Elizabeth Parker Editor his issue of the Mental Health Review Bouras describes the setting up and operation of the focuses on services for learning disabled people who Estia Centre which aims to bring together clinical also suffer from mental illness. Learning disability, the services, training and research for people with mental most common form of disability in Britain affecting health needs and/or learning disabilities or challenging around 1.2 million people, is a life-long condition behaviour. The acknowledgement of the split between which is often associated with other impairments practice and research, the growing demand for including mental disorder. Those who are both learning evidence-based interventions, and the need to ensure disabled and mentally ill are twice disadvantaged and that staff have the necessary skill and expertise were are likely to suffer an even greater degree of social the factors leading to the Centre being established. exclusion. The challenge facing services is how best to In complete contrast, the Judith Trust originated meet the health and social care needs of this doubly from one family’s experience of a learning disabled disabled group. sister who is also mentally ill. Annette Lawson gives a Bill Robbins, in a Personal Perspective, draws on graphic and moving account of her sister’s experiences his own experience to reach conclusions about services and changing needs at different periods of her life for learning disabled people with mental illness which which led to the establishment of the Trust. The aim support the ‘normalisation’ policy and which are of the Judith Trust is to ‘plug the gaps in services that examined further by the other contributors. He also seem too often unable to reconcile the fact that a tackles the use of the term ‘dual diagnosis’ and person who has limited intellectual ability will also observes that in the learning disability services it have emotional needs and frequently serious mental refers to people with a learning disability and a mental illness’ and Dr Lawson describes its work to date. illness but elsewhere it tends to refer to mental illness As far as possible services for people with mental combined with substance misuse – a source of confu- health and/or learning disability needs are to be sion when it is used in the unfamiliar context. community based and Sheila Hollins portrays in some The Framework Feature, written by Mary detail the problems in operating such a service. Her Lindsey, chair of the faculty for the Psychiatry of conclusions echo those of Dr Lindsey and Professor Learning Disability at the Royal College of Bouras: more research and the application of research Psychiatrists, gives an authoritative and comprehensive findings to clinical practice. overview of the issues involved in providing services Finally, turning to the context in which services for this type of patient. are delivered, Alison Giraud-Saunders and Rob Greig Government policy is that people with learning examine different types of trust configuration and the disabilities should have the same right to NHS extent to which they facilitate the provision of services services as the rest of the population. However, for learning disabled and mentally ill people. After following the closure of the institutions where many setting out the pros and cons of each type of model learning disabled people with mental illness were they conclude that there is no ‘best buy’. previously cared for, it is not clear how this ‘equal right For those of you involved in commissioning and of access’ is to be achieved and Dr Lindsey concludes providing services for learning disabled people with that further work is needed to identify proven and mental illness, this issue of the Review brings you the effective forms of service, whether generic mental ‘state of the art’ information and thinking from the health services, or specialist services, or some leading figures in the field and will, I hope, both combination of the two. clarify the issues involved and promote the provision, The case studies depict two very different in partnership, of effective services drawn from both initiatives to provide the services required. Nick learning disability and mental health services. 2 The Mental Health Review Volume 5 Issue 2 June 2000 © Pavilion Publishing (Brighton) 2000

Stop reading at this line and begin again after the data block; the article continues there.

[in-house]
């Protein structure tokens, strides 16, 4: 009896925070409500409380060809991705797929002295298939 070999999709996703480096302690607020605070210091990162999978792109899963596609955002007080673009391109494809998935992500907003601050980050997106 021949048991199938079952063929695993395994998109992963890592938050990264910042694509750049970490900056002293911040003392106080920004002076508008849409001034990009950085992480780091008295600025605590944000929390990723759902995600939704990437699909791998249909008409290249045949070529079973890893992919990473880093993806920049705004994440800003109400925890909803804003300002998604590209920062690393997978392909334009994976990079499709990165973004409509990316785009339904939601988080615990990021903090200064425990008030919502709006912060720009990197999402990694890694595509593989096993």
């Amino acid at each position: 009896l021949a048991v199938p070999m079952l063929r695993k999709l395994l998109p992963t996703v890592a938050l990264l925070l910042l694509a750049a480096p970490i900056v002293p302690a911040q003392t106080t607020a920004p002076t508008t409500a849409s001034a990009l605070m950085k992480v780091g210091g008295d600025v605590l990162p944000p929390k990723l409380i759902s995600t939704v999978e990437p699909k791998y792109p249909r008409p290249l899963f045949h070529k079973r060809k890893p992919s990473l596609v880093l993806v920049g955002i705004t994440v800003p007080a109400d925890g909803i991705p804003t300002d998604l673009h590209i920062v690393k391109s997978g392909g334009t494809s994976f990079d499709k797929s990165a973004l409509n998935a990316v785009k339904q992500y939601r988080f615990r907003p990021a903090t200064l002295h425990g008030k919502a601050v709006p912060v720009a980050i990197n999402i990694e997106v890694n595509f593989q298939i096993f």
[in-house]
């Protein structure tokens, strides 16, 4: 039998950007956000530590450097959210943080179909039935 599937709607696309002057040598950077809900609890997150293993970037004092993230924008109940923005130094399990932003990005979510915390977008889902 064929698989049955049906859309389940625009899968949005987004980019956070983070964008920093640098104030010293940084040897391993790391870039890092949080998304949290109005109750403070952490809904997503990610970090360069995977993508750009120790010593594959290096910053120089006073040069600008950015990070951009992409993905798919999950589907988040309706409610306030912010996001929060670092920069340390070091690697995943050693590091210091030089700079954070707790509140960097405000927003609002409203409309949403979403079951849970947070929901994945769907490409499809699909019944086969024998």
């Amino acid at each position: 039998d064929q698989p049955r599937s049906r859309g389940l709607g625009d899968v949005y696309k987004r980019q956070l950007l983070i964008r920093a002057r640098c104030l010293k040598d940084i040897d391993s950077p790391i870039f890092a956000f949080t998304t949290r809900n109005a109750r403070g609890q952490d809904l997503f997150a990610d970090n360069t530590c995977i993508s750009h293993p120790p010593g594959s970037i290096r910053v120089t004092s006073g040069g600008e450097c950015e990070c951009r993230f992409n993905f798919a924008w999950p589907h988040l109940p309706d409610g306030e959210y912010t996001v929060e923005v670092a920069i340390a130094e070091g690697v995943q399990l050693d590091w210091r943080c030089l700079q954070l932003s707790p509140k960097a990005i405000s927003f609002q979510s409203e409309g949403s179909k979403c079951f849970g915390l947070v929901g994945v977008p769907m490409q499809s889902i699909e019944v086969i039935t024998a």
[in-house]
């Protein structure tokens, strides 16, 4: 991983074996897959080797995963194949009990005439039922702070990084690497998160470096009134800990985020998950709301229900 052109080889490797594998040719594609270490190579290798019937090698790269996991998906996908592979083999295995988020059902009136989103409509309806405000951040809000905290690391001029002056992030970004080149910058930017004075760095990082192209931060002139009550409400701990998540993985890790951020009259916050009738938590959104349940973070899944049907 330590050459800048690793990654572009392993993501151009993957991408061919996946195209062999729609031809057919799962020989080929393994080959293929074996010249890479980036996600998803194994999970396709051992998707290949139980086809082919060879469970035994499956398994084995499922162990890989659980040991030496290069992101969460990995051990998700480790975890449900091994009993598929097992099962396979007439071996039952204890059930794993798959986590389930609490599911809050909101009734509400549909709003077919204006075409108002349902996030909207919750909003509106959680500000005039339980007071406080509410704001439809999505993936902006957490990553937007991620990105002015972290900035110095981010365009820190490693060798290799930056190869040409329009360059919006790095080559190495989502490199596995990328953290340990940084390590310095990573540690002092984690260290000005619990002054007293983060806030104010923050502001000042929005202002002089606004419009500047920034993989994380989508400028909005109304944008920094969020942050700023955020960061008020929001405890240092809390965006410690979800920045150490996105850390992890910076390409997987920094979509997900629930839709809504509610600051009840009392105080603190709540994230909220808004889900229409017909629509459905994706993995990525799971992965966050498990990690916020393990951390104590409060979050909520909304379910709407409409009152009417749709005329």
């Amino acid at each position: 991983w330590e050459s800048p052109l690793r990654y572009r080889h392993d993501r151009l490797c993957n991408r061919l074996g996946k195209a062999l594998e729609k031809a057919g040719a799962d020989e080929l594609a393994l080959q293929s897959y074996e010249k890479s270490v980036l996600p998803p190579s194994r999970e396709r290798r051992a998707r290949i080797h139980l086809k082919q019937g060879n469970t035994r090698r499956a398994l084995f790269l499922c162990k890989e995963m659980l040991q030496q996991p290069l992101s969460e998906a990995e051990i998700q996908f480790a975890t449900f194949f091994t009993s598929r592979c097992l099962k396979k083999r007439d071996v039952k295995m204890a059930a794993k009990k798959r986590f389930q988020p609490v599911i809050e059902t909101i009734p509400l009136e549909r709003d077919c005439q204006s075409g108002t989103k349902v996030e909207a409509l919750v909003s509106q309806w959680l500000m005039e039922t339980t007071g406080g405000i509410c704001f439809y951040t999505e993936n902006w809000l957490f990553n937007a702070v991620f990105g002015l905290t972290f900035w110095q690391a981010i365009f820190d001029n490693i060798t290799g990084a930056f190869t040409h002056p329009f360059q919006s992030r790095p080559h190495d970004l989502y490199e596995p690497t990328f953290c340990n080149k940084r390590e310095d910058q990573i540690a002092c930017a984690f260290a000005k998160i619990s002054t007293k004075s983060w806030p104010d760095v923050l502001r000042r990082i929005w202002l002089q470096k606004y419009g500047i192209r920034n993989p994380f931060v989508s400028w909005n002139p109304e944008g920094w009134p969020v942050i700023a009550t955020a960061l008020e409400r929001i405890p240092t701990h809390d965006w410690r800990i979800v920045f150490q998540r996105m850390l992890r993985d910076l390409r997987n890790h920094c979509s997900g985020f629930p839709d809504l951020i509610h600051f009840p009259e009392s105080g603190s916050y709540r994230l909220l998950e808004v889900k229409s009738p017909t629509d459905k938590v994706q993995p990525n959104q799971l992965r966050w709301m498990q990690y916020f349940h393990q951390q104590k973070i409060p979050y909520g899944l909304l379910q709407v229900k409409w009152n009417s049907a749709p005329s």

Journal

Mental Health Review JournalEmerald Publishing

Published: Jun 1, 2000